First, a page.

• Watch for opportunities to harvest gains on taxable investments throughout the year. Often, investors wait until year-end to think about tax-loss harvesting for their taxable, non-retirement accounts. While it doesn't eliminate your losses, tax-loss harvesting can help you manage your tax liability by using losses to offset gains. You may deduct up to $3,000 of capital losses in excess of capital gains for your federal tax return each year. Any remaining capital losses above that can be carried forward to potentially offset capital gains in subsequent years. Strict rules apply to tax-loss harvesting, including the wash sale rule, which prohibits you from claiming a loss on a security if you buy the same or a "substantially identical" security within 30 days before or after the sale. So be sure to work closely with your tax professional who can also advise you on how capital losses are treated on your state tax return.5

  • Implement a tax-smart strategy. While taxes should never drive your investment decisions, putting a tax-smart strategy in place can help you keep more of your hard-earned dollars now and in retirement. A tax-smart strategy takes a holistic view of your finances, including the purpose of each of the different types of accounts or assets you own, how much you invest for retirement and whether contributions are made on a pre-tax or after-tax basis, and how investments are diversified and managed. Tax-efficient investing also includes tax-smart techniques, such as tax-loss harvesting and regular account rebalancing, which can be hard to accomplish on your own without access to professional portfolio management resources.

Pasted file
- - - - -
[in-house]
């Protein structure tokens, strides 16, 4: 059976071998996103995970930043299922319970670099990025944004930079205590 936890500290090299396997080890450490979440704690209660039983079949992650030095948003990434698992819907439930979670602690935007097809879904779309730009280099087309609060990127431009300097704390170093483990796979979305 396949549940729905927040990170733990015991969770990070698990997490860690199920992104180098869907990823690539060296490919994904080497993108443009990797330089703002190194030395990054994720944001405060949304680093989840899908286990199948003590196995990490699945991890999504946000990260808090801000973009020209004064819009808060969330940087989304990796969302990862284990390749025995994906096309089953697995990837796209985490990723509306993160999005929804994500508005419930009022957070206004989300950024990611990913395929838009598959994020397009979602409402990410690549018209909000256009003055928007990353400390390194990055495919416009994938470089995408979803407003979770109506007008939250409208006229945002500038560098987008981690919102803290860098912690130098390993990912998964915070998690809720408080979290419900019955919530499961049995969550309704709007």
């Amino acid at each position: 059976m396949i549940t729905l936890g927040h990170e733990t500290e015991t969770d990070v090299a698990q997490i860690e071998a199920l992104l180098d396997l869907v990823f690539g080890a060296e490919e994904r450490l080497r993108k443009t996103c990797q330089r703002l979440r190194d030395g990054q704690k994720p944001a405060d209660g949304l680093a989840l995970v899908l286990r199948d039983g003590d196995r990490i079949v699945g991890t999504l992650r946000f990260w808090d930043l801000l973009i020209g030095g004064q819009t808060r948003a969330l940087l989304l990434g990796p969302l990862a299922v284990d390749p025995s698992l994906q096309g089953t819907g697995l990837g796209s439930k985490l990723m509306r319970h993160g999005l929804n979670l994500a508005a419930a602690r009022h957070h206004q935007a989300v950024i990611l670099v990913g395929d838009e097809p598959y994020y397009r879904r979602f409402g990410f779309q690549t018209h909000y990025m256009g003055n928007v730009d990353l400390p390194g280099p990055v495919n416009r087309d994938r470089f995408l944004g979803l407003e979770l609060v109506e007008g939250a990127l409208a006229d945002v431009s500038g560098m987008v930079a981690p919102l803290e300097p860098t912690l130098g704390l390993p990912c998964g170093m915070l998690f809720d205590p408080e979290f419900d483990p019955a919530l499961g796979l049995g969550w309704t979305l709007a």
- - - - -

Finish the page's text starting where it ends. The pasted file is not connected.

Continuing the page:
To learn more about a tax-smart strategy aligned with your goals, timeline and risk tolerance, call the office to schedule time to talk.

1 “Americans may get a tax refund shock this year.” CBS News, 15 Feb. 2023,
2 “IRS sets January 23 as official start to 2023 tax filing season; more help available for taxpayers this year.”, Accessed 7 Mar. 2023.

3 “Tax Withholding Estimator.”, Accessed 6 Mar. 2023.
4 “Taxpayers should review the 401(k) and IRA limit increases for 2023.”,,up%20from%20%2420%2C500%20for%202022. Accessed 7 Mar. 2023.
5 “Counteracting Capital Gains With Tax-Loss Harvesting.” Cetera Investor Center, Accessed 6 Mar. 2023.

This information was written by KRW Creative Concepts, a non-affiliate of the Broker/Dealer.

This communication is designed to provide accurate and authoritative information on the subjects covered. It is not, however, intended to provide specific legal, tax, or other professional advice. For specific professional assistance, the services of an appropriate professional should be sought.

Some IRA's have contribution limitations and tax consequences for early withdrawals. For complete details, consult your tax advisor or attorney.

All investing involves risk, including the possible loss of principal.  There is no assurance that any investment strategy will be successful.